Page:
Connecticut Main Street Center is supported by Founding Sponsors; the State of Connecticut Department of Economic & Community Development and The Connecticut Light and Power Company, and by Growth Sponsors; The United Illuminating Company and the Connecticut Commission on Culture & Tourism.
Wednesday, September 01, 2010
We're a few years away from the 100th anniversary of the construction of Scovill Manor, or, as they're known now, the Scovill row homes in the North End. Like the city's Municipal Building, also nearing its centennial anniversary, the homes have fallen into disrepair.
Last year I began attending meetings of the Scovill Homes Association and have subsequently gained a lot of insight into the problems we face. In no particular order, the problems include the following:
1. The Scovill Homes Association was very nearly defunct after an effort to acquire grant funding to restore the houses fell apart. The details of what happened aren't entirely clear to me--there are some pretty serious allegations of wrong-doing--but the end result is that the SHA fell apart. It's been sustained on life support by acting officers. On the upside, I think the SHA is making good strides towards getting back on its feet. Patricia Sockwell, in particular, is making good things happen.
2. Neighbors bicker and squabble and nitpick, letting their personal differences and grudges get in the way of working together to make our neighborhood better for everyone.
3. Many people in other parts of the city look at my neighborhood and see only crime and blight. As a result, this neighborhood is treated differently. A month or so ago, I had to get out of bed around midnight, when I had to wake up for work early the next morning, to go ask someone to turn down the volume on their car stereo. The owner of the car was very apologetic, and explained that he doesn't live in this neighborhood, he just comes here to "hang out."
4. Isolation. I look at my neighbors and I see a lot of good people doing their best to take care of their homes, but on their own. All of them are frustrated--they do what they can, but they can't do it all on their own. One of my neighbors sweeps the sidewalk every morning. Another neighbor spent three days cleaning up the alley behind her house. Some of my neighbors are elderly and can't maintain their property.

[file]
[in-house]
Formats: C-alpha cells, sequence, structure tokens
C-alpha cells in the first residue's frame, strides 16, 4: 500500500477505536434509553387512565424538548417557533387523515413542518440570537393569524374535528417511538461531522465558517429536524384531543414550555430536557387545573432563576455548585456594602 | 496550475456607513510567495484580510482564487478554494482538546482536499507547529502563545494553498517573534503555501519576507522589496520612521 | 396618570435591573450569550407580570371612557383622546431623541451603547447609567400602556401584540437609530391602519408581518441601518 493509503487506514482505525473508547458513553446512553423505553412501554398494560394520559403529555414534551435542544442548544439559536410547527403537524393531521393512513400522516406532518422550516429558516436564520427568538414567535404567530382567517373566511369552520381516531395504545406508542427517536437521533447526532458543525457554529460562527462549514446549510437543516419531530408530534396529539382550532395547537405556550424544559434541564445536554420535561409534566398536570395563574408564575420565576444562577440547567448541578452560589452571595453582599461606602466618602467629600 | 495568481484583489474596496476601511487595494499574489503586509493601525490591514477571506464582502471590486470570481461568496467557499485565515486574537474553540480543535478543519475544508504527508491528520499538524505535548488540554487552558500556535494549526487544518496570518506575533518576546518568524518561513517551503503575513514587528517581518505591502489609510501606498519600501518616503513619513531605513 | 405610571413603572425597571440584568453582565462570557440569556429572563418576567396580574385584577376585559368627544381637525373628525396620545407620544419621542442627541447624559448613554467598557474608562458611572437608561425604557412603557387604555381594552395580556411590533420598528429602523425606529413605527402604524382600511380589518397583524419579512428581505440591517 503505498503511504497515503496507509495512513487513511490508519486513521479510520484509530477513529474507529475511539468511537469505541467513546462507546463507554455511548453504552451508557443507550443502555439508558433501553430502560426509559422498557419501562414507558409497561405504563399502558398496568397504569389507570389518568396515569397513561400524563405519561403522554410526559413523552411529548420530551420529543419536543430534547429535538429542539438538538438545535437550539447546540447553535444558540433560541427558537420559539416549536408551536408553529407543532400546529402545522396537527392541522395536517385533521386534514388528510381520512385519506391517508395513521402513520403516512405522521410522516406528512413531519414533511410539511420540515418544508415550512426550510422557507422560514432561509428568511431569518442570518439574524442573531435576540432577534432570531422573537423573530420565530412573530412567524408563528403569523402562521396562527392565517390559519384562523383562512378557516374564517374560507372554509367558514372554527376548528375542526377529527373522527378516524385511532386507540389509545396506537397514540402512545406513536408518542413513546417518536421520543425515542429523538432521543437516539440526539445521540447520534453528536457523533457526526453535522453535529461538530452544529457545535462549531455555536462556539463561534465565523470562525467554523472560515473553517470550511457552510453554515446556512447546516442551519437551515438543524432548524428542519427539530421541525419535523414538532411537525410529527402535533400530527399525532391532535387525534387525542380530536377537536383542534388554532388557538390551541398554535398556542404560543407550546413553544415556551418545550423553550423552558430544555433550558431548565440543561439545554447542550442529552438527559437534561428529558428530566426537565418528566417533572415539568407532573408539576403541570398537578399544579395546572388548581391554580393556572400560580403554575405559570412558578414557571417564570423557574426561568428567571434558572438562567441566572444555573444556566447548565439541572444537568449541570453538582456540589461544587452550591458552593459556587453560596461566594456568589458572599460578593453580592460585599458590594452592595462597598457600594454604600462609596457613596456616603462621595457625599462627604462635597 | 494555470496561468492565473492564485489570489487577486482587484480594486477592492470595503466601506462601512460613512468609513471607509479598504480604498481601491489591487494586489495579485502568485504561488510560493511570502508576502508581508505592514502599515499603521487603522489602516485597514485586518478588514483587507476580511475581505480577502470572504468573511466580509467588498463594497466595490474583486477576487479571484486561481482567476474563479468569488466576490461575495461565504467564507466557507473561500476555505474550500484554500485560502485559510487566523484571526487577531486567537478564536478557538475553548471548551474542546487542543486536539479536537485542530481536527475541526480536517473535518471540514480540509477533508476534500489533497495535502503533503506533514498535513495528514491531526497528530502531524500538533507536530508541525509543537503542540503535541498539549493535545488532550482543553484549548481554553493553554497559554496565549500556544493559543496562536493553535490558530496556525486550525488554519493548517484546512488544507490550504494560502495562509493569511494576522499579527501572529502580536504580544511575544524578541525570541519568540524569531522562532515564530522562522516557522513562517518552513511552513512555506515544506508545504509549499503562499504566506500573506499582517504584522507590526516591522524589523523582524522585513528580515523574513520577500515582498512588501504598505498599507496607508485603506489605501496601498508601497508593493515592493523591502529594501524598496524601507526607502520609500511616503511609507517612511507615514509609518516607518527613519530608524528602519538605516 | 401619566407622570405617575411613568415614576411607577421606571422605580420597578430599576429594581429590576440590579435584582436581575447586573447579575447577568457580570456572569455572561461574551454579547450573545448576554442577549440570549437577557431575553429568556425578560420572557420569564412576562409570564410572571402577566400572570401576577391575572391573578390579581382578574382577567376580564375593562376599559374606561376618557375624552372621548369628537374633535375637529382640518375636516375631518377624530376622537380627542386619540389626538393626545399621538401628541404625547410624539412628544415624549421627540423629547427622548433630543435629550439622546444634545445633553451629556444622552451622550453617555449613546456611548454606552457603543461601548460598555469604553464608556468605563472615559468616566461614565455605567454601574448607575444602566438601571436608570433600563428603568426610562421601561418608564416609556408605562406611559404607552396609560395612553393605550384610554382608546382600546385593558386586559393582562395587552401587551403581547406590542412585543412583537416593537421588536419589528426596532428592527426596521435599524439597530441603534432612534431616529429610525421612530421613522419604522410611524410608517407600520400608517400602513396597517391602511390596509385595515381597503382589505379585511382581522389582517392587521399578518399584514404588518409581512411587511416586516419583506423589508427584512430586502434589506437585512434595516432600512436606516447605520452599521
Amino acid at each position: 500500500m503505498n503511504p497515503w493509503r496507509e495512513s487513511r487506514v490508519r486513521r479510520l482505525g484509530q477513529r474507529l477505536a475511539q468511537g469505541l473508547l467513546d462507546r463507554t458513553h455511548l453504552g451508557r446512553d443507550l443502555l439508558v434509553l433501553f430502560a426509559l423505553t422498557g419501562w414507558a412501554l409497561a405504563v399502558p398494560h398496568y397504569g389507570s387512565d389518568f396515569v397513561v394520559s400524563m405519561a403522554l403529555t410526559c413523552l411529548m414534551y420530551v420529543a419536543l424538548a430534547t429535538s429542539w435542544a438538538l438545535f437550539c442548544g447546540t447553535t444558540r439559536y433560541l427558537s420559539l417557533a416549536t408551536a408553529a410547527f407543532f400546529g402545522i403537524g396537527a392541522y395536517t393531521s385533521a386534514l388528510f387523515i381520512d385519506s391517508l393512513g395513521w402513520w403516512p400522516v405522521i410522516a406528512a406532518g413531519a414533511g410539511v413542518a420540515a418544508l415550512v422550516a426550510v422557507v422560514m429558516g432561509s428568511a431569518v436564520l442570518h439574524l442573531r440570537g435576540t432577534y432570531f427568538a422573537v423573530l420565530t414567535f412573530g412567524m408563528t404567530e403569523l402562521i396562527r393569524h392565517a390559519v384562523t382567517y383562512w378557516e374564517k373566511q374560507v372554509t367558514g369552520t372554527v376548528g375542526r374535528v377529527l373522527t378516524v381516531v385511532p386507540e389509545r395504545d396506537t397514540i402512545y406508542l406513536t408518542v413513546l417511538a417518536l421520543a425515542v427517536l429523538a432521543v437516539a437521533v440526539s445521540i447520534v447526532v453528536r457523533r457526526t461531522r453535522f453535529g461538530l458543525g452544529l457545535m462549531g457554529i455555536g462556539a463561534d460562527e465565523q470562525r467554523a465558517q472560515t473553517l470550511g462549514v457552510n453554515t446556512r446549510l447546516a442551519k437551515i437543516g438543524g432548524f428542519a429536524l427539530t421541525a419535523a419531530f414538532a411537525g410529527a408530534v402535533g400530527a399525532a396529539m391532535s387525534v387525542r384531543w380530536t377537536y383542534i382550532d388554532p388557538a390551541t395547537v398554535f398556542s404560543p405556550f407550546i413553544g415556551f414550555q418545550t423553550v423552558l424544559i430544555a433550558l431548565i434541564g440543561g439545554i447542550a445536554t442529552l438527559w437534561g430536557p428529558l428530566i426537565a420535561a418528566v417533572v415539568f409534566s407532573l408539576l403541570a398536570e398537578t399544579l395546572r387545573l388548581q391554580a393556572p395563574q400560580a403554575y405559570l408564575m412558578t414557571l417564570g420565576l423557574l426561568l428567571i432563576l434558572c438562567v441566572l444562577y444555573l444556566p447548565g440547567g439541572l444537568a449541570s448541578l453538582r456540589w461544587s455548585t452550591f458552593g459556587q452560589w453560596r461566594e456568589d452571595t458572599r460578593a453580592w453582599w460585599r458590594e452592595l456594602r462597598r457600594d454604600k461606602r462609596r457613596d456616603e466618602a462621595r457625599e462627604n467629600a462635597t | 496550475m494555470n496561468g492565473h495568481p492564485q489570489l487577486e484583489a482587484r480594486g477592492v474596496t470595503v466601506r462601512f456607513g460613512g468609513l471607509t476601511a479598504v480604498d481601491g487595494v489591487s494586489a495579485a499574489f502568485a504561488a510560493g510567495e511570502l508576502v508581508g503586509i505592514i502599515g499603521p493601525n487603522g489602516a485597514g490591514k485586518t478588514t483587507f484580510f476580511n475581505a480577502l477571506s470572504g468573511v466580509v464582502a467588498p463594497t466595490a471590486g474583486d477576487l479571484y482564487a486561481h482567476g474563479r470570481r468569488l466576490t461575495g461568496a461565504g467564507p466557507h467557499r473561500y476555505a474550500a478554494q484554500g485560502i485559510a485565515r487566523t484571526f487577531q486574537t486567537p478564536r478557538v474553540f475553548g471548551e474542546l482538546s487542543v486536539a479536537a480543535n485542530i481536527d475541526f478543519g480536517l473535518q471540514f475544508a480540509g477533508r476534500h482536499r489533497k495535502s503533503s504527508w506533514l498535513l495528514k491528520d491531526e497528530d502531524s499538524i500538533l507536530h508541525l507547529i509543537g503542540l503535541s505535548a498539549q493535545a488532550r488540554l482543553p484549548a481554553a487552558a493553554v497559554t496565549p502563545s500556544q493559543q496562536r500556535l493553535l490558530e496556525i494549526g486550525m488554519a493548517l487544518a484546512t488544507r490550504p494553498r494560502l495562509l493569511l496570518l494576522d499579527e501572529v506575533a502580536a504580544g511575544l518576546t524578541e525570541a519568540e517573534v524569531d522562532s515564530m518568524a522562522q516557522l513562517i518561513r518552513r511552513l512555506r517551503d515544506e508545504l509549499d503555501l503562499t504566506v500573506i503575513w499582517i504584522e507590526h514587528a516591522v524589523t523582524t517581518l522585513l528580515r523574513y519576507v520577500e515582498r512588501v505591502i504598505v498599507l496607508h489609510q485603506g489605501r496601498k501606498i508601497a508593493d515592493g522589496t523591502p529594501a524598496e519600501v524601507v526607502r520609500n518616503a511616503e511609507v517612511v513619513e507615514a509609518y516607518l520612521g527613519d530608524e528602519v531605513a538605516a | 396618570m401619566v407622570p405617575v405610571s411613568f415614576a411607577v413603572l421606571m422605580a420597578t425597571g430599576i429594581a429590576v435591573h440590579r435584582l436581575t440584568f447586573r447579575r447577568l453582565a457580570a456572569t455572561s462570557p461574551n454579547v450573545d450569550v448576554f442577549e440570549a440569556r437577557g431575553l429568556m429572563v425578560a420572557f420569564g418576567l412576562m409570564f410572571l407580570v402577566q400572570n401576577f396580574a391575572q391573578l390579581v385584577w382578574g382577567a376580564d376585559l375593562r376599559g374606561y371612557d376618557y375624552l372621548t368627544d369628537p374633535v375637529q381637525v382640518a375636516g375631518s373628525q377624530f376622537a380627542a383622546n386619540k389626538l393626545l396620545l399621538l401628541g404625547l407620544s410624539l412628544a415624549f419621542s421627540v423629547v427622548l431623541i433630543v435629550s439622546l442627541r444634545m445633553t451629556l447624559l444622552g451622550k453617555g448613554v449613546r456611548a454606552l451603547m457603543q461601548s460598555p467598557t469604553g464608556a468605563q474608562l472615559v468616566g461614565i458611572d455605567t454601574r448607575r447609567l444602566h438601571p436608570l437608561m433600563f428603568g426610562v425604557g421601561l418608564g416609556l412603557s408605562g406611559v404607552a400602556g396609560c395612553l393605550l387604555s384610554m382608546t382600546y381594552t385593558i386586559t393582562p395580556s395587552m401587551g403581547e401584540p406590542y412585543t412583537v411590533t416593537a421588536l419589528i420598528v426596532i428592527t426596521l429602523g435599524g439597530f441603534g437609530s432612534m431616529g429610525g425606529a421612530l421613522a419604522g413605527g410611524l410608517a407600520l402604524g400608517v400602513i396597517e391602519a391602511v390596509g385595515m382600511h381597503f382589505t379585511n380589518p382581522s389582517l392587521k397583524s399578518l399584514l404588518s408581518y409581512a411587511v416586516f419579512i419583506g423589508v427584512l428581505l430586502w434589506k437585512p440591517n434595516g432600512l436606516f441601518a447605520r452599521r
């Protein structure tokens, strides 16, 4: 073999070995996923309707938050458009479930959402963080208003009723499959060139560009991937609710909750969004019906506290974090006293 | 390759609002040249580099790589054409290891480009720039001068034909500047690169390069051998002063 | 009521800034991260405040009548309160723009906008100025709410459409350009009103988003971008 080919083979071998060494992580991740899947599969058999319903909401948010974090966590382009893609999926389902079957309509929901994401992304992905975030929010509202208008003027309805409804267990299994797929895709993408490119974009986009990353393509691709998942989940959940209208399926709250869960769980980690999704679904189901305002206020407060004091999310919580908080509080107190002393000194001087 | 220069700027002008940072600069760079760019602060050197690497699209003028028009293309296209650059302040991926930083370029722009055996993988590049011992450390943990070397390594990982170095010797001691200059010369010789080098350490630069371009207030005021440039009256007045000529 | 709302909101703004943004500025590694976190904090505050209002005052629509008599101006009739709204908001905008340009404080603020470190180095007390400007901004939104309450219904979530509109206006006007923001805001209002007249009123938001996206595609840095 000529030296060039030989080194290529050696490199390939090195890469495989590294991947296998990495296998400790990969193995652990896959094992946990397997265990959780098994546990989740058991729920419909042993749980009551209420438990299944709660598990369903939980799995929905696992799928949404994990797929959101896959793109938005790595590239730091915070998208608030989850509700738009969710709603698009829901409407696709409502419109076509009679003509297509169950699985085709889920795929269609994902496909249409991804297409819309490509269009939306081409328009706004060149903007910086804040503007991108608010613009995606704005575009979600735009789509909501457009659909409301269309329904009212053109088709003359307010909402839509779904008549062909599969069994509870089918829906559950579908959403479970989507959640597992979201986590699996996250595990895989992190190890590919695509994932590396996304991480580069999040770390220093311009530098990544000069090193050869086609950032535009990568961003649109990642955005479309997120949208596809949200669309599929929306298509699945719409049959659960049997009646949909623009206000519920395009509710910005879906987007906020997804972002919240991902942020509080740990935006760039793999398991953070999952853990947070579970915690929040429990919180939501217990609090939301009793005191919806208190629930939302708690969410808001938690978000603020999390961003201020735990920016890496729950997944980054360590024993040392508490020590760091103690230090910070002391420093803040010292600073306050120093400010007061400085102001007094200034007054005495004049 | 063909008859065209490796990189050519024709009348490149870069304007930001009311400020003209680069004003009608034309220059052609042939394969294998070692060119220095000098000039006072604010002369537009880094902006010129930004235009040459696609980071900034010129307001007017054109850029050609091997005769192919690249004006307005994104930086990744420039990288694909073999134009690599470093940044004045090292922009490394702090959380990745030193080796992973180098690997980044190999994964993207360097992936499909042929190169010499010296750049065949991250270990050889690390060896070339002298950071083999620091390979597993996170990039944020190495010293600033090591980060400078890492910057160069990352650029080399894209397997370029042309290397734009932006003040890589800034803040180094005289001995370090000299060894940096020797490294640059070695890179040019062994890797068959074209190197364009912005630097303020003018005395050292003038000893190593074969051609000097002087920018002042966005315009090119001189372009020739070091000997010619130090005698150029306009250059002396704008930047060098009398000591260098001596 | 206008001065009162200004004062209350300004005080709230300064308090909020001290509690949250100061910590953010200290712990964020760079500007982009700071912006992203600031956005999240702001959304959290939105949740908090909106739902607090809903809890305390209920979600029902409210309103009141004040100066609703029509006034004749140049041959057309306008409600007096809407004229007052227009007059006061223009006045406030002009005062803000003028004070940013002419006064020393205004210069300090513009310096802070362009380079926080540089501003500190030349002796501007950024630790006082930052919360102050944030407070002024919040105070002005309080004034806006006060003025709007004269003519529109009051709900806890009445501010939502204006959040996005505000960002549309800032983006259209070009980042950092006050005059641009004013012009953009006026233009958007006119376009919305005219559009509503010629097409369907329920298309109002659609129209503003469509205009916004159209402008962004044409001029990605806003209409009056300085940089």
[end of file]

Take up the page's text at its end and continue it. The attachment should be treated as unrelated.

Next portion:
5. A certain portion of the Scovill homes is a sort of no-man's land. The area behind the rows was originally intended as a play area for children (which is why there is no playground here). When cars came along, some of those areas became parking. On older maps, the area between Wood and Ives Streets (seen below) was still Scovill property decades after the row homes were built. Scovill is now gone, but the ownership of the property is in limbo. As a parking lot, it is communal property, but no clear owner means no one is responsible for maintaining it. One of my neighbors, a renter, takes it upon himself to keep it as clean as he can, but it's too large for one man to maintain on his own.
6. Slumlords are another problem. While many of the Scovill homes are owner-occupied, many others are rental units. A few of the landlords do a respectable job of maintaining their properties, but most don't care (see point no. 3 above).
7. Abandoned properties are a big part of the problem. There are more than a few Scovill homes that are abandoned. Take, for example, 256 Wood Street. It's been abandoned for years. Children have broken the windows and last year broke in the front door (and, yes, it was children, not junkies). The property has unpaid tax bills dating back to at least 1997, totaling more than $20,000. The Mayor's aide, Steve Gambini, was recently quoted in the newspaper as saying that "...in Waterbury, you can’t get out of [paying taxes]." I'm not seeing anything to support that claim. (On a side note, that quote was in reference to the city auctioning off the Austin House because the owner has $13,000 in back taxes owed, even though she is working on paying off her debts. Hello! What about 256 Wood Street, which has more than that owed in back taxes?!?! Maybe this goes back to point no. 3, maybe the city simply doesn't care about this neighborhood.)
8. While I'm on the topic of whether or not the city cares about this neighborhood (so it wasn't that much of an aside after all), I'm going to have to mention the degree to which this neighborhood feels abandoned by the city. First, however, I want to emphasize that Mike Gilmore and his team have been very responsive to requests from the Scovill Homes Association to help us clean up the neighborhood. But we are still left with other problems: sidewalks that are in such terrible condition they are dangerous (do we need a million dollar injury lawsuit to get them fixed?); lack of drainage causing further decay of the sidewalks; blighted properties at the school bus stop; and dangerous intersections that could be made safe by simply adding more stop signs.
Those are the more immediate problems. There are other issues that we can't even begin to address (like the porches enclosed in cheap vinyl) until we fix these problems. We've been making progress, but it's been slow. I think the biggest problem is the feeling of isolation, that we're struggling entirely on our own. That sense of isolation leads to crippling frustration. It makes people want to give up. It's going to take a lot of energy and a lot of noise and a lot of effort to counteract that frustration, but I think we can do it. We just have to keep trying.